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The House Energy and Commerce Subcommittee approved on May 4 legislation that would extend the Department of Homeland Security's (DHS) current chemical facility antiterrorism standards program through fiscal year 2017. The legislation (H.R. 908), was sponsored by Reps. Timothy Murphy (R-Pa.) and Gene Green (D-Texas). Authorization for the DHS Chemical Facility Antiterrorism Standards (CFATS) program expired in October 2010 but has been extended under continuing budget resolutions and then included in the fiscal year 2011 spending bill (H.R. 1473), which continued CFATS through October 4, 2011. The CFATS program requires all high-risk chemical facilities to complete security vulnerability assessments, develop site security plans, and implement protective measures to meet DHS-defined, risk-based performance standards. Interim chemical facility antiterrorism standards were issued in June 2007 following enactment of legislation in 2006.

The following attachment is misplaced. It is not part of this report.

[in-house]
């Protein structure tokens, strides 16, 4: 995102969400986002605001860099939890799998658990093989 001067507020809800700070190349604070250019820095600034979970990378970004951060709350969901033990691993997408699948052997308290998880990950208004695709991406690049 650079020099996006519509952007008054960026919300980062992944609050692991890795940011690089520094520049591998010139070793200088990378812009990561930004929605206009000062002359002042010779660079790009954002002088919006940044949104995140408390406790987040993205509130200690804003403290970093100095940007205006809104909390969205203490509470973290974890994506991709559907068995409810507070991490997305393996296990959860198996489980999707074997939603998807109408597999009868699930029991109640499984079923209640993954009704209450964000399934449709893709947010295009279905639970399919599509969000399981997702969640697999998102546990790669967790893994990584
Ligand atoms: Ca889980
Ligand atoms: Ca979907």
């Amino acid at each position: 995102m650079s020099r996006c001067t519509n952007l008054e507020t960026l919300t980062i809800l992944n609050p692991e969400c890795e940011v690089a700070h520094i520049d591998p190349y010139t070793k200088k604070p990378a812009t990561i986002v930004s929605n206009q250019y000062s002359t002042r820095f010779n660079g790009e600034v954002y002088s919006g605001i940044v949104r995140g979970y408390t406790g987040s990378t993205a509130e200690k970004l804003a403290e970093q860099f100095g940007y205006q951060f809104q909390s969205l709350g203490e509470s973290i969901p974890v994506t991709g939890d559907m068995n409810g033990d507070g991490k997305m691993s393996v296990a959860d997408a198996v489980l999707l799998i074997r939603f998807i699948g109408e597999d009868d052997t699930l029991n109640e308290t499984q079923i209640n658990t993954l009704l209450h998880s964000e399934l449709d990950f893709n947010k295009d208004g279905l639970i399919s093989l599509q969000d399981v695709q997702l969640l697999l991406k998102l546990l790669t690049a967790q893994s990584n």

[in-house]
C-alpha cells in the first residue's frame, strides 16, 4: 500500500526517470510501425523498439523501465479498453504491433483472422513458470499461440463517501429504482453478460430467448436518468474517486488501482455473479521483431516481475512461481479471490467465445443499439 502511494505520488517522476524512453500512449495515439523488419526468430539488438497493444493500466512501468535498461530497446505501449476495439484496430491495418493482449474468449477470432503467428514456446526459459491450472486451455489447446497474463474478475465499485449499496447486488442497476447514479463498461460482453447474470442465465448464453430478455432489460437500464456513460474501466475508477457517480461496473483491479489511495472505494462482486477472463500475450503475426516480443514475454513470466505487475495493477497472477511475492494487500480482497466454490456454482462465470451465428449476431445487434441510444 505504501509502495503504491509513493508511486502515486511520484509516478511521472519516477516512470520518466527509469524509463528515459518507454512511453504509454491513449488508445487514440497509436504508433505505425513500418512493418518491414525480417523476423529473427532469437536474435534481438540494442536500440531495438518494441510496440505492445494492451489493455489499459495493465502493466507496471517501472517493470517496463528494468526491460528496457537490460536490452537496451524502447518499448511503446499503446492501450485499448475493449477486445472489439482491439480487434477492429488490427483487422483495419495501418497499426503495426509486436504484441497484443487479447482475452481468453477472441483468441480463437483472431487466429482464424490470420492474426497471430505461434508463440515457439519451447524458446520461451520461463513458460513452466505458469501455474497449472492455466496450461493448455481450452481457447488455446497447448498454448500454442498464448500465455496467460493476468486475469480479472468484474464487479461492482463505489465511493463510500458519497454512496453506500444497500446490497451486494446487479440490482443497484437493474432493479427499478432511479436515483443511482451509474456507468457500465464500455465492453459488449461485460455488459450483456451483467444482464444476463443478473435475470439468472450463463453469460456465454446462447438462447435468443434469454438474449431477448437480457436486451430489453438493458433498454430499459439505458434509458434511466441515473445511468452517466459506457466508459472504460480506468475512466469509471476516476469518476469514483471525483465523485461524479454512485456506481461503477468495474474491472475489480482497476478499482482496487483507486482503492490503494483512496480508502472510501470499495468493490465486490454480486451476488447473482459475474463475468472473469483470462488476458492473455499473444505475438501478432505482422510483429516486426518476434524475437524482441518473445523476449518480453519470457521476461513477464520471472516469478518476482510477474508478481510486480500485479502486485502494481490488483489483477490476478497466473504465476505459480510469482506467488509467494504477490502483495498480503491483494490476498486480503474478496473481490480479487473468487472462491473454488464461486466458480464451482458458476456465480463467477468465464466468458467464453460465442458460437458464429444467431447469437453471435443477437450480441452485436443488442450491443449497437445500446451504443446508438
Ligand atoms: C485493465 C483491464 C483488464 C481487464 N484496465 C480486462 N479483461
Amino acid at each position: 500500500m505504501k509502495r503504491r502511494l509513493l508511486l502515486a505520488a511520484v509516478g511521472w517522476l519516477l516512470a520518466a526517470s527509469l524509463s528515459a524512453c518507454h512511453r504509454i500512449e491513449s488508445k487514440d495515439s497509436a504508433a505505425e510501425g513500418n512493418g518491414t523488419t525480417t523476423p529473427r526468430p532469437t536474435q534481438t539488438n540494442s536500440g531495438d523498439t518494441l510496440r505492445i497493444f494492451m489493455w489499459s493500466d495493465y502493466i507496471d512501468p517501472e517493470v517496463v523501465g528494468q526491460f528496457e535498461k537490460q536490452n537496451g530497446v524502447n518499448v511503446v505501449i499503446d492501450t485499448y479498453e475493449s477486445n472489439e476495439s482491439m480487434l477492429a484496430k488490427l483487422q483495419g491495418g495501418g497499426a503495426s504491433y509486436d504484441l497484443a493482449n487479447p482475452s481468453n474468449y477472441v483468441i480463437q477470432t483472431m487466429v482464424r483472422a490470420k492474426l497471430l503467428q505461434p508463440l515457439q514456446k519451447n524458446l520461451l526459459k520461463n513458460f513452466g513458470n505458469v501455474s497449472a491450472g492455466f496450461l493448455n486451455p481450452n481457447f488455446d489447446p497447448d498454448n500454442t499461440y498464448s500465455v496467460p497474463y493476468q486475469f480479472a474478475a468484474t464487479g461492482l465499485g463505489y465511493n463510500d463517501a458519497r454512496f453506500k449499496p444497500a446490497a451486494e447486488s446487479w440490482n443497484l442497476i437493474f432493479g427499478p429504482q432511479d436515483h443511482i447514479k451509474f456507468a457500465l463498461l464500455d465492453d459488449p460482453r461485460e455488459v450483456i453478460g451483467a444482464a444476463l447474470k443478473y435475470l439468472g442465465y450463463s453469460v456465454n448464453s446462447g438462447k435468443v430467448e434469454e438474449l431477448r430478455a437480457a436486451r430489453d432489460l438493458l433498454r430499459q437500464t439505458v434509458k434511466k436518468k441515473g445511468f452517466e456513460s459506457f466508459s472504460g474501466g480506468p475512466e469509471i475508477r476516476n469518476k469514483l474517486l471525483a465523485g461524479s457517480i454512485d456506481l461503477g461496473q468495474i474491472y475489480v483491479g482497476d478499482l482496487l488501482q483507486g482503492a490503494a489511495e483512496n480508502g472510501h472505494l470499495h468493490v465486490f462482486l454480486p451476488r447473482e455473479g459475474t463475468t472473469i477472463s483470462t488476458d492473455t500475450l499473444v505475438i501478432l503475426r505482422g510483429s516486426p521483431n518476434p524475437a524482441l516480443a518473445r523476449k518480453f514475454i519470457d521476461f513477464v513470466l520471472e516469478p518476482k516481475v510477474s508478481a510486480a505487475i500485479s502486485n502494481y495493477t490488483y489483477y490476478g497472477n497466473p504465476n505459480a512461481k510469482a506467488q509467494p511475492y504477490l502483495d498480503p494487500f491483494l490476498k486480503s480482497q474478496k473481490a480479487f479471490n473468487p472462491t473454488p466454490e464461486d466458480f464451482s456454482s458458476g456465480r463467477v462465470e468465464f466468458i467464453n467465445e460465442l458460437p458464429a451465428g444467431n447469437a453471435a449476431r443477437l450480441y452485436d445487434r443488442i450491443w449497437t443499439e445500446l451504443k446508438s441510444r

Publicly owned wastewater and drinking water treatment works and community water systems are exempt from the CFATS provisions, although many of them use large quantities of chemicals. Chemical security legislation passed by the full House in November 2009 included coverage for drinking water and wastewater treatment plants and would have required high-risk facilities to use safer chemicals or processes when feasible. The “inherently safer technology” provision was not included in either H.R. 908 or H.R. 901, both of which essentially continue the current CFATS program without change.